Peter Lely’s exquisite depiction of Anne Hyde, commissioned by her father, the Earl of Clarendon, exemplifies how an important patron could use portraiture not just to record a likeness, but to present a sitter in a way in which they wanted to be seen.
Anne secretly married the Duke of York (the future James VII and II) in 1660, when she was seven months pregnant. The marriage, once it was made public, was highly unpopular as Anne wasn’t thought to be of a high enough social rank to marry into the Stewart family, and also because her father, who was Charles II’s chancellor, was hated by many influential courtiers.
It was vital for Anne to be shown as a worthy addition to the royal family, and having such a grand portrait painted was one method of presenting her in a favourable light. Peter Lely, Charles II’s Principal Painter and the most fashionable artist at the Restoration court, was chosen to paint Anne, who would eventually become one of his greatest patrons.
The composition deliberately shows Anne as a virtuous, and therefore suitable, bride, by showing her cooling her hand in a fountain, an action that would have been understood by anyone looking at the portrait as a reference to Proverbs 5:18, “Let thy fountain be blessed, and rejoice in the wife of thy youth”. It was displayed, along with its pair of the duke, in Clarendon’s famous portrait gallery where it would have been seen by a large number of people, and so this message would have reached a large audience.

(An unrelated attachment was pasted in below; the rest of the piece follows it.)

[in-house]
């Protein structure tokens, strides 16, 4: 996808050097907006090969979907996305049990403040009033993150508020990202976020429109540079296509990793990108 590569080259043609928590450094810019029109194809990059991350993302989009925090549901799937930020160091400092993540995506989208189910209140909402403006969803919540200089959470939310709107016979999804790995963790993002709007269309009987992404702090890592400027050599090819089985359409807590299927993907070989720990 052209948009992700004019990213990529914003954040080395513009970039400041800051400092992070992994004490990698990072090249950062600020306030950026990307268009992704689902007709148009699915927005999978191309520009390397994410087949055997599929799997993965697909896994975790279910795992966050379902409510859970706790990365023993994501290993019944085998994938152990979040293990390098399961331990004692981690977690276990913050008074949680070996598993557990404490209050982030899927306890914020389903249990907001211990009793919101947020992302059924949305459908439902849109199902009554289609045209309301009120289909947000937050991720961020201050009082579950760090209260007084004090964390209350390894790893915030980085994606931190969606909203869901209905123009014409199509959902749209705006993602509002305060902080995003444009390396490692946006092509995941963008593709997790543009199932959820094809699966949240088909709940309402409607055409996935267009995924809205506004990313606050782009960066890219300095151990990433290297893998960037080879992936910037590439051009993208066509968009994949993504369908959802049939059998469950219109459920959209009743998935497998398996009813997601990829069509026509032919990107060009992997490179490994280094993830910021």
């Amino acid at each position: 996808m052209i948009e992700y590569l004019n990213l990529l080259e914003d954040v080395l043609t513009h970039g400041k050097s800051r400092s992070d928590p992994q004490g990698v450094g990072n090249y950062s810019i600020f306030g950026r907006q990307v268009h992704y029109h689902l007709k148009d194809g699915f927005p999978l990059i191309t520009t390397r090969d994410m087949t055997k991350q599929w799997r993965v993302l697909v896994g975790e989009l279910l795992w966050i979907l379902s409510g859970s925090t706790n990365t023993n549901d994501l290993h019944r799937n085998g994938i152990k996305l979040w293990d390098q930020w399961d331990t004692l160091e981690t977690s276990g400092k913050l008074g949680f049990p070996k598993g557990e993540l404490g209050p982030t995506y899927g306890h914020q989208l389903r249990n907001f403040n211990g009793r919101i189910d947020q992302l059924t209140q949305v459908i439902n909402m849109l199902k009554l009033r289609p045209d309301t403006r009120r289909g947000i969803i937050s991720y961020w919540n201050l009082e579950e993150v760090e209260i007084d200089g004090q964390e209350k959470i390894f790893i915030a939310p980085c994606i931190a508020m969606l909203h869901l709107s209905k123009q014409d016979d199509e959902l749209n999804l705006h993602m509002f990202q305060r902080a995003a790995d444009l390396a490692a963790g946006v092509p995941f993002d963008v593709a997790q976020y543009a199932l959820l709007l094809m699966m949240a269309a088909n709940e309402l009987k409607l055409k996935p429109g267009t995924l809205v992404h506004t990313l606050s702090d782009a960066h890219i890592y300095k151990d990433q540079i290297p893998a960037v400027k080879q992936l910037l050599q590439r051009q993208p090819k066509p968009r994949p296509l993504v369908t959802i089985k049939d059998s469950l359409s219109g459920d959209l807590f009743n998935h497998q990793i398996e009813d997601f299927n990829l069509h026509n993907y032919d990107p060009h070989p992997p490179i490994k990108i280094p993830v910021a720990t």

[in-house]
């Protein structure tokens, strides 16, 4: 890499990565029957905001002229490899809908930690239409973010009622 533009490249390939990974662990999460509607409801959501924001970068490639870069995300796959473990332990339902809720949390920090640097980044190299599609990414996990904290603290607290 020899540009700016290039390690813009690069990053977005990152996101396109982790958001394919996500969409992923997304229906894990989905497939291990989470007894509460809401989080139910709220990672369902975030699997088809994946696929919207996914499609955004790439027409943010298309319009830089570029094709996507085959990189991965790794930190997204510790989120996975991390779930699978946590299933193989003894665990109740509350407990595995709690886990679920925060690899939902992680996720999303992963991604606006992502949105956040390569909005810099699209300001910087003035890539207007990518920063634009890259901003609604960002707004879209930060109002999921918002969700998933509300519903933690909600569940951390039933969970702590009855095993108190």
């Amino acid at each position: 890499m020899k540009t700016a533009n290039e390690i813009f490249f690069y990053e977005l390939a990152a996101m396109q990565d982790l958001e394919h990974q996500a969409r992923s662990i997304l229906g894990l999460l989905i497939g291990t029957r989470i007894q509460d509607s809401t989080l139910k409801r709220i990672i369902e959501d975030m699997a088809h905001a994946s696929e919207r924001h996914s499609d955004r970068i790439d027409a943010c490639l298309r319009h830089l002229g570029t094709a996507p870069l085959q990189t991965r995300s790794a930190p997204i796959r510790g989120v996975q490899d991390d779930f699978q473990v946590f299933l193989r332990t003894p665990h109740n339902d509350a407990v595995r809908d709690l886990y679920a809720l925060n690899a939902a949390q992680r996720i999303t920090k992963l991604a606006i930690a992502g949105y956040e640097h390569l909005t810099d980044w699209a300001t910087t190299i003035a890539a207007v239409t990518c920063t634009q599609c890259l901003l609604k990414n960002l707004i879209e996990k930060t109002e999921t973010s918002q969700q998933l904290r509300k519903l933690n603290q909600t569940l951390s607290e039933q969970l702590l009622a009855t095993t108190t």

This portrait will be included in one of the inaugural exhibitions, Church and State, when the Portrait Gallery reopens in 2011. The portrait has been chosen for Portrait of the Month to coincide with the display Sir Peter Lely: Artist and Collector currently on show at the National Gallery, which includes several works on paper from the Portrait Gallery collection.